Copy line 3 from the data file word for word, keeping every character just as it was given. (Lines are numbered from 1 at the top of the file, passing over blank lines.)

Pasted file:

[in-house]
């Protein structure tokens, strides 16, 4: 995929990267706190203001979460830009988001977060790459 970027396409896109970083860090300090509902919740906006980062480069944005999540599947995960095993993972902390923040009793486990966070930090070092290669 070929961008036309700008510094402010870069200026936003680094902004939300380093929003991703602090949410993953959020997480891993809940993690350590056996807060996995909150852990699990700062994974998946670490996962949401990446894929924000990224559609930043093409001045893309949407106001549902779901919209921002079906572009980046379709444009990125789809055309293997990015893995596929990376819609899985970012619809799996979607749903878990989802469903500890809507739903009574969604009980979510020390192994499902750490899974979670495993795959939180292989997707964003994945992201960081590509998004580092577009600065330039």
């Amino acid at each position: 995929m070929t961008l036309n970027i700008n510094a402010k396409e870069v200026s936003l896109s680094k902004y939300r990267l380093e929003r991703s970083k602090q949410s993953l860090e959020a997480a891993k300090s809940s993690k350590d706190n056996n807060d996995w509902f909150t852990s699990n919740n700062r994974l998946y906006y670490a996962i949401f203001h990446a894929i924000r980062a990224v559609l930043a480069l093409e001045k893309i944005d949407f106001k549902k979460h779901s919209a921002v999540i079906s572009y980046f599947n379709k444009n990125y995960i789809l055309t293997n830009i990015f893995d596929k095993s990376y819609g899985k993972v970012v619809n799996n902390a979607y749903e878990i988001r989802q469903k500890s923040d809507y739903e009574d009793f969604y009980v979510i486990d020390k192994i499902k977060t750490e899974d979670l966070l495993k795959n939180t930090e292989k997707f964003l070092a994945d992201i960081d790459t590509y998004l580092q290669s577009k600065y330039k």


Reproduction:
């Amino acid at each position: 995929m070929t961008l036309n970027i700008n510094a402010k396409e870069v200026s936003l896109s680094k902004y939300r990267l380093e929003r991703s970083k602090q949410s993953l860090e959020a997480a891993k300090s809940s993690k350590d706190n056996n807060d996995w509902f909150t852990s699990n919740n700062r994974l998946y906006y670490a996962i949401f203001h990446a894929i924000r980062a990224v559609l930043a480069l093409e001045k893309i944005d949407f106001k549902k979460h779901s919209a921002v999540i079906s572009y980046f599947n379709k444009n990125y995960i789809l055309t293997n830009i990015f893995d596929k095993s990376y819609g899985k993972v970012v619809n799996n902390a979607y749903e878990i988001r989802q469903k500890s923040d809507y739903e009574d009793f969604y009980v979510i486990d020390k192994i499902k977060t750490e899974d979670l966070l495993k795959n939180t930090e292989k997707f964003l070092a994945d992201i960081d790459t590509y998004l580092q290669s577009k600065y330039k």